La Via Tolosana (France) & Camino Aragones (Spain): "The Arles Route" GR653

La Via Tolosana (France) & Camino Aragones (Spain): "The Arles Route" GR653
La Via Tolosana (France) & Camino Aragones (Spain): "The Arles Route" GR653


PLEASE READ: Our Camino For Alzheimer's Awareness will begin on World Azheimer's Day, September 21, 2018 in Lodève, France about 130 kms west of Arles (underlined on the map above and circled on the route profile at the bottom of the page). We plan to walk together just over 800 kms to Puente la Reina, Spain where Annemarie will determine her next steps. It is, however, Geoff's intention to continue onwards a further 700 kms towards Santiago de Compostela. To put this into perspective, the total distance is about the same as from Victoria to Santa Barbara, California. As usual, we will accept the journey as it unfolds and we are appreciative of any and all support. If you feel moved to contribute to the Alzheimer Society please click on either of the really obvious RED BUTTONS to the right or at the bottom of this page and you will be transferred to the Society's fund raising site. We are paying our own expenses and all money raised will go directly to the Alzheimer Society.

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Monday, November 5, 2018

Ètape 44: Santa Catalina - El Acebo, 30 kms, Sun then WINTER, -1

Do You Believe It Now?

I lingered a long time over a fabulous breakfast this morning generously provided by my hosts Carlos and Diana. They have been open for just a year after 7 years of renovating and preparing their quite amazing guest house Via Avis. So if you happen to be walking this way and want to try something a little bit special, this is the place. Definitely the best place I’ve stayed the past almost 7 weeks and my hosts were genuine and not yet jaded by the many pilgrims passing by on the Way.. My breakfast spot.

The oven. We talked for quite a time and as I hadn’t talked with anyone for quite a while it was a nice pleasure as I sipped my hot free leaf tea. I wish I was still there! 

You can see why I lingered, and I’m sure that it wasn’t the rain outside! In any event I left at 8:45. I know, hard to believe. I dragged my feet. All the way to the gate. But as happens most days, things clicked into place and the rain stopped after a couple of kilometres. I warmed up on my way to El Ganso.

This is the home of the cowboy bar, but it was too early to stop...

...and I was on a bit of a mission today. The weather forecast called for snow or rain at the top of Alto del Majón where the Cruz de Ferro sits at around 13:00. That was 18 kms away with a good climb at the end, so I knew that I’d have to step it up today to arrive, do what needed doing, and get off the top before the weather socked in.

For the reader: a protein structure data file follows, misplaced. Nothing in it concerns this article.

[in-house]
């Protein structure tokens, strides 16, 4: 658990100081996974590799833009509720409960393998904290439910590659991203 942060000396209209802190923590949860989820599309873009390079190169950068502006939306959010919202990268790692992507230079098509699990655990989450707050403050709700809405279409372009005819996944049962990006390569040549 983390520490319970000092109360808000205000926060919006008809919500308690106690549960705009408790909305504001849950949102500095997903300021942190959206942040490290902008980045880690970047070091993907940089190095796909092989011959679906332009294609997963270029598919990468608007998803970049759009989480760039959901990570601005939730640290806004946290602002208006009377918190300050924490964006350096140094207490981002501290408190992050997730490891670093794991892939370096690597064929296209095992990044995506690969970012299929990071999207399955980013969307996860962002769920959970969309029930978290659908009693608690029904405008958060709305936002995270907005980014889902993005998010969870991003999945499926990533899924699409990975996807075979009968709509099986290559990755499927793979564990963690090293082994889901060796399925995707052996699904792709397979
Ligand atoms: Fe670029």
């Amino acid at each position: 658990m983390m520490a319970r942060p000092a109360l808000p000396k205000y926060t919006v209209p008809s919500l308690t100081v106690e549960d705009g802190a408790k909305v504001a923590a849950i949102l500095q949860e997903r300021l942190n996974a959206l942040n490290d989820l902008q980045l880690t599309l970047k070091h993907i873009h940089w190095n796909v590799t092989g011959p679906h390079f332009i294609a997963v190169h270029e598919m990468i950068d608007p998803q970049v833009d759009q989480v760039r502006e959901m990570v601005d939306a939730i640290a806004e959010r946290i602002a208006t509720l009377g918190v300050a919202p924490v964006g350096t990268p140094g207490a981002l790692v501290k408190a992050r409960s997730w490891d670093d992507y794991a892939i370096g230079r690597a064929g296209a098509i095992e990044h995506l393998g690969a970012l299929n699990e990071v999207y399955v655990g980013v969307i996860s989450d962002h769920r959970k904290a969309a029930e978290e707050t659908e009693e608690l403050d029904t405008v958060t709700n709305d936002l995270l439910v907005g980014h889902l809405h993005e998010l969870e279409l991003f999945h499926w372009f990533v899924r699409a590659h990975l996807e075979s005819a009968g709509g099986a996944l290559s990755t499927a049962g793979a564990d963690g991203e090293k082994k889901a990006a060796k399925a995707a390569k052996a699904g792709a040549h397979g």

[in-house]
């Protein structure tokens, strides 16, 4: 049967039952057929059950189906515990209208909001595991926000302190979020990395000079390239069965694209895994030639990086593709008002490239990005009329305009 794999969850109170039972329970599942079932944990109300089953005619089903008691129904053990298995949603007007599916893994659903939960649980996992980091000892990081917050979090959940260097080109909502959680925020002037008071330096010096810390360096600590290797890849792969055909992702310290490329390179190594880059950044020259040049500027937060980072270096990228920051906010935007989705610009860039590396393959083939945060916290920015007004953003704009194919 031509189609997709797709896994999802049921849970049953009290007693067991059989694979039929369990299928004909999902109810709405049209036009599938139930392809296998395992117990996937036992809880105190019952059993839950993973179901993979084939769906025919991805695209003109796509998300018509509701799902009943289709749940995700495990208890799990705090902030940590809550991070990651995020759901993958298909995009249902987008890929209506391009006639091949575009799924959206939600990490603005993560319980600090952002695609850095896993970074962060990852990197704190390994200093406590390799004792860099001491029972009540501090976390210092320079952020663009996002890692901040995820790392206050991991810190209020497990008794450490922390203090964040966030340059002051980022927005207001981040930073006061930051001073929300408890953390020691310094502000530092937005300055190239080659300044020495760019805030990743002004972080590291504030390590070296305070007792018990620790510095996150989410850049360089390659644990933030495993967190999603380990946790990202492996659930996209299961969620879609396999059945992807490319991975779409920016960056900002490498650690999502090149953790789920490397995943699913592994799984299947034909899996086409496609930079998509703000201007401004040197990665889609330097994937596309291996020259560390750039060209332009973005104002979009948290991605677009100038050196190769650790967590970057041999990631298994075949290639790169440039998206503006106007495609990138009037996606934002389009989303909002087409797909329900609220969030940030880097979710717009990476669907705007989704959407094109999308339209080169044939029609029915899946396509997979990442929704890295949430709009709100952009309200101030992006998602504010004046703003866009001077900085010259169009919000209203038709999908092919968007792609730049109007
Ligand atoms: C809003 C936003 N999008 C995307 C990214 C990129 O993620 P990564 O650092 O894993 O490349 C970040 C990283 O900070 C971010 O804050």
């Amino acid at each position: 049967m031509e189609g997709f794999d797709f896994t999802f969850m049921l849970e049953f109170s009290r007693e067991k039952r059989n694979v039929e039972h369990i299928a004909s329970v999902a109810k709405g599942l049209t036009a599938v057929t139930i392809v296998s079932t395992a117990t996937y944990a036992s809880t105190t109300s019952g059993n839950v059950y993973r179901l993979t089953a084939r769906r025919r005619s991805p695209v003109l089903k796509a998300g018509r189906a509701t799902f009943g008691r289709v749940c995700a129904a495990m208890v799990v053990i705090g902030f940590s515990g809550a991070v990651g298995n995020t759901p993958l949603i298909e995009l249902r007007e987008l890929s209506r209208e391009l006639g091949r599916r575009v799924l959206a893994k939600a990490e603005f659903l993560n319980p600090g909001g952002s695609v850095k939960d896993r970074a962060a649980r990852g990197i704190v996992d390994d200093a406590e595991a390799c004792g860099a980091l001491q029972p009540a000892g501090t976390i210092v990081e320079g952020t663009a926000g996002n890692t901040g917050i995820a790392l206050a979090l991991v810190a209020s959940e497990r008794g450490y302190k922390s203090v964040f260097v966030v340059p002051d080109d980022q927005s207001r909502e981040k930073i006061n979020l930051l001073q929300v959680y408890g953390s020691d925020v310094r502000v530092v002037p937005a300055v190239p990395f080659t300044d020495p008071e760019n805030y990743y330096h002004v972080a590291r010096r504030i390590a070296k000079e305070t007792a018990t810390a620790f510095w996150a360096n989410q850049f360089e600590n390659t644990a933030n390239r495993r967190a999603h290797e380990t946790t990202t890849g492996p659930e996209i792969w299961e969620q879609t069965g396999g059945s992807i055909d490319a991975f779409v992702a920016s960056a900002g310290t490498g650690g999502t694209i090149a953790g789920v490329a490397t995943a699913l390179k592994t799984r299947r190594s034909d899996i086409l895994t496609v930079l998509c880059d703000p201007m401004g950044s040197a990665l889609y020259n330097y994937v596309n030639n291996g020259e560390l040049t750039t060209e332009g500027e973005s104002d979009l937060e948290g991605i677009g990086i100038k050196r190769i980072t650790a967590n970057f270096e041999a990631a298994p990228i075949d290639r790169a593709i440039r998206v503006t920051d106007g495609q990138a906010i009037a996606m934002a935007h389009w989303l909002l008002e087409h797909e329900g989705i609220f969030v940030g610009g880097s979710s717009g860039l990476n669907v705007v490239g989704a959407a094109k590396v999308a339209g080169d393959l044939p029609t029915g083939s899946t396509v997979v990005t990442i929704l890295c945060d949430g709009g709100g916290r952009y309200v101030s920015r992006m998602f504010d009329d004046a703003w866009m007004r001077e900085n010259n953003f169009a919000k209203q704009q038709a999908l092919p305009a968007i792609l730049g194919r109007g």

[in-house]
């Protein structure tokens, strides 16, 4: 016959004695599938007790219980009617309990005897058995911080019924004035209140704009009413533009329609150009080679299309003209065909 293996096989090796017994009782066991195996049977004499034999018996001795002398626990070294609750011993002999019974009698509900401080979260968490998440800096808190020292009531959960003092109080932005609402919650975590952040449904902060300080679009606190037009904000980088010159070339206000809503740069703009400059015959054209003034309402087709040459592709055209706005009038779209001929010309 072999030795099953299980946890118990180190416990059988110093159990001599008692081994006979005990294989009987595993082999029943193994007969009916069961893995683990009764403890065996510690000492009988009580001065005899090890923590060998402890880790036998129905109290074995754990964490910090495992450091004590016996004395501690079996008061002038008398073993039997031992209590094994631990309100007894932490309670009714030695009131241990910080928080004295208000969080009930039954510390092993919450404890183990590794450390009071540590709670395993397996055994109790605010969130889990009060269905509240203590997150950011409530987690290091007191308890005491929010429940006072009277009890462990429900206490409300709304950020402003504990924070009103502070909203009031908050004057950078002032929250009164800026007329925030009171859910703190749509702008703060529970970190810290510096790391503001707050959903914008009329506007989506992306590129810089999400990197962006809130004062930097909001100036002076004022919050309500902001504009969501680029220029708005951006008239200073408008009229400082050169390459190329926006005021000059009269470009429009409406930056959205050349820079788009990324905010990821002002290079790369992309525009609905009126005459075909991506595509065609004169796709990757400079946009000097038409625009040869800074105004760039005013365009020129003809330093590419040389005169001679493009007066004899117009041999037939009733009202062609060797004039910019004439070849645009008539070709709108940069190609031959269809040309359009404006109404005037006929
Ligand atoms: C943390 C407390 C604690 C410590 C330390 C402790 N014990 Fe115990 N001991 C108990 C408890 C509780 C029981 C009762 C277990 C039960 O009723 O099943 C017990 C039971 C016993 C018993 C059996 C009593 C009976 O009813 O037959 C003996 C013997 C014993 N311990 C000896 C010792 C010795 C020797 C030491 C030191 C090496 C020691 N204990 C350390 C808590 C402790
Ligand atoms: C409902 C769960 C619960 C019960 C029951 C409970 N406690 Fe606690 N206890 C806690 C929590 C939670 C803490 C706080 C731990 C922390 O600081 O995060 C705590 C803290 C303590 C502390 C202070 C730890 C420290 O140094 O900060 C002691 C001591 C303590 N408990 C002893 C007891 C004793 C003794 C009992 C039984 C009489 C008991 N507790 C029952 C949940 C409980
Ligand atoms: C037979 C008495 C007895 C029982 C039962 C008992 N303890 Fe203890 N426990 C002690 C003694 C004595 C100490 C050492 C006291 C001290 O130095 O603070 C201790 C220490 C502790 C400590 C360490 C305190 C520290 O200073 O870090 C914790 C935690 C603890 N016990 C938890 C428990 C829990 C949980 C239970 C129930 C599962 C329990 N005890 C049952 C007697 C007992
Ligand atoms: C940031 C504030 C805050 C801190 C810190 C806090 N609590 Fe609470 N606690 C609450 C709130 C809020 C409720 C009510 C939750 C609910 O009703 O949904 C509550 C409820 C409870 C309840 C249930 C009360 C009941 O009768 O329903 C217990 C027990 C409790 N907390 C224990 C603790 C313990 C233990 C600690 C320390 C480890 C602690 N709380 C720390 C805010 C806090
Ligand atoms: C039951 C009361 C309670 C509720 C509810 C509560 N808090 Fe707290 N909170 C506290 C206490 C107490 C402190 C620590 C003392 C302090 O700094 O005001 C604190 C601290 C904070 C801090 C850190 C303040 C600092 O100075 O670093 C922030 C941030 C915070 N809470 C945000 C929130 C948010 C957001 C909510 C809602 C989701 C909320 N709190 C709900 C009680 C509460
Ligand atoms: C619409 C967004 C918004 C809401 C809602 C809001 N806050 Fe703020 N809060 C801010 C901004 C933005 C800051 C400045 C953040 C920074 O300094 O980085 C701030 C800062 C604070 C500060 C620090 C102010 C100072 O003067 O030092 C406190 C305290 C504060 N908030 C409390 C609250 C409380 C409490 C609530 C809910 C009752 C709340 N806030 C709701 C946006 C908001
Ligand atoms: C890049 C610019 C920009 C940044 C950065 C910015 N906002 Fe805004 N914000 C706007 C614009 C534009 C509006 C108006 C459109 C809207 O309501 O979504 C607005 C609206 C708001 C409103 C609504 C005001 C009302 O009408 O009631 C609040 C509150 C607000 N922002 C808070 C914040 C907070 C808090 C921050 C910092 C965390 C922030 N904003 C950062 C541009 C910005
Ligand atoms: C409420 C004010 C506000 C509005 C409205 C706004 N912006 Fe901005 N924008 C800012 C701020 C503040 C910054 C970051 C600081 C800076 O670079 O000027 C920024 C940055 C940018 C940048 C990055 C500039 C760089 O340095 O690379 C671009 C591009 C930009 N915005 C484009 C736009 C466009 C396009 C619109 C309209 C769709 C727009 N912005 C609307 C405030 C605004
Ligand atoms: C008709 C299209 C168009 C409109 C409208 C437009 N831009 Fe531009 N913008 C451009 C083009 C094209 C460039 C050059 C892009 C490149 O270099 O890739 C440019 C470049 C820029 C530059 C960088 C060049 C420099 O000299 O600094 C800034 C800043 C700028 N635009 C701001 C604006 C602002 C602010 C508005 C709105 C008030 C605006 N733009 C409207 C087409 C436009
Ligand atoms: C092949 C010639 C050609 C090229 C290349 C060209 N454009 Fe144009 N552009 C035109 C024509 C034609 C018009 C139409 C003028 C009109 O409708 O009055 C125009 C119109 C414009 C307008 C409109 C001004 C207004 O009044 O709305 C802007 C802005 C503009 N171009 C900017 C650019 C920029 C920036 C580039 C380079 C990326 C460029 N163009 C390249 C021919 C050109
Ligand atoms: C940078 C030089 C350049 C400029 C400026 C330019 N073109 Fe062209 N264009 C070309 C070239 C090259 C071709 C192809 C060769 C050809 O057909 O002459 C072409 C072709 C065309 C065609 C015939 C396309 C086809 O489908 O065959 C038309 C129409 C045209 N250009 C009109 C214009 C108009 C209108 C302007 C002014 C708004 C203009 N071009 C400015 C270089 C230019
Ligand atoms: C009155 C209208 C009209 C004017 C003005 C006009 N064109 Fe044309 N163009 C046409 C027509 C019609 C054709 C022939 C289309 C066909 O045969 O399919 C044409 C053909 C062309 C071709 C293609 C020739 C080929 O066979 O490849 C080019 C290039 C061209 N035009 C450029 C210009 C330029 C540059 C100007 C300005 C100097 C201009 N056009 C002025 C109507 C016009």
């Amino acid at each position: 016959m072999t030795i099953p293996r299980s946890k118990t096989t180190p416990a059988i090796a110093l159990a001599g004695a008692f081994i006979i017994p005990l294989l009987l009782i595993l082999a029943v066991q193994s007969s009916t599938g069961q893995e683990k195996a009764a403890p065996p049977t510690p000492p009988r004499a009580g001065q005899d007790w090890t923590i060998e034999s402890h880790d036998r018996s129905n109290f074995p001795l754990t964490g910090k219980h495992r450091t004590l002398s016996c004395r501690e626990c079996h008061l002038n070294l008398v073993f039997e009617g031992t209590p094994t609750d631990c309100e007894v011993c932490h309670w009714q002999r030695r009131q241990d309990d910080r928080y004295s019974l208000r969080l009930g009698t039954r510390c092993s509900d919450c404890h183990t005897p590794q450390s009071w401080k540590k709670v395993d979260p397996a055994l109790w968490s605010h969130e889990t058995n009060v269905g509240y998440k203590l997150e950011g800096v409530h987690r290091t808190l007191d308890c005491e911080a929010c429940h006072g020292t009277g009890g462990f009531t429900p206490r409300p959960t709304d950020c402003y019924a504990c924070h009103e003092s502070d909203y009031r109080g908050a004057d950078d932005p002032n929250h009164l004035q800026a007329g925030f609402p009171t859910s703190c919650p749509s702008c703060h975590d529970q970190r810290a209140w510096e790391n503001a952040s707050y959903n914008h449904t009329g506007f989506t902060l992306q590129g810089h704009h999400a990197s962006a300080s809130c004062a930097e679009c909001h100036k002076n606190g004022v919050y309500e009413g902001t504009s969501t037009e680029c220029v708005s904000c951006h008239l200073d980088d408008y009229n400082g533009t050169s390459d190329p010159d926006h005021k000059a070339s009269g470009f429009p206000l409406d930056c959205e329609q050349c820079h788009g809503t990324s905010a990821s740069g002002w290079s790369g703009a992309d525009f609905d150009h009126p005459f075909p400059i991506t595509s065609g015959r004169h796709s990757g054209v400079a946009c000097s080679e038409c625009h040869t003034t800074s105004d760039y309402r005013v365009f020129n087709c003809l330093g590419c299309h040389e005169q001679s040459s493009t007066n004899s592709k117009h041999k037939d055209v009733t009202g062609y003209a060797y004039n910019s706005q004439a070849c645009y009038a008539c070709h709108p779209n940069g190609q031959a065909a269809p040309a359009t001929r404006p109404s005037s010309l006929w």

This waymarker always catches my eye with its rainbow. I now have at least 3 photos of it.

It was easy to see that there was rain in the hills ahead, but still the unexpected sun continued to shine on me. For a time.

The adjacent mountains reveiled the snow that had fallen up higher overnight, but still the sun continued to shine. I was pretty pleased!

Arriving in pretty Rabinal where we had enjoyed a beautiful evening 5 years earlier I was tempted to stop for a break after 12 kms. However, the ever present sun and threatening clouds convinced me to press onwards to begin the climb. 

It was actually a real pleasure to climb again. After all the walking the past weeks the climb up was actually quite effortless. I can hardly feel my pack anymore and putting it on is like putting on a nice warm coat on a cold morning. I know that sounds odd, but eventually the body adapts and the endurance reaches a point where i find that I’m not tired at the end of these stages. 

Finally Foncebadon comes into view and I sense that I’ve beat the weather. It’s just another kilometre past to the Cruz.

The first thing I notice as I enter town is that part of the road in has been paved. Surprised! 

The next th8ng I notice as I cruise through town is that the whole place is undergoing a renovation. Wow! I guess they’ve finally realized that this is a brilliant stage point. Rob and I stayed here two years ago and except for a limited menu it was pretty wonderful. At least the beer was cold! This time I don’t stop. It’s taken me exactly 3 hours to get here and I can tell the weather is thinking about changing, so I push on. Then the Cruz comes into view.

Peregrinos come here day after day, year after year to place a stone or a favourite object under the cross. It’s a modern day tradition and for many it symbolizes the removal of the burdens they have carried as they’ve sacrificed on their pilgrimage. Unless you’ve come to this place and experienced the feeling of just being here, it might be difficult to take it all in. This was the first time I’d approached and arrived here by myself. I was completely alone for the half hour I spent there.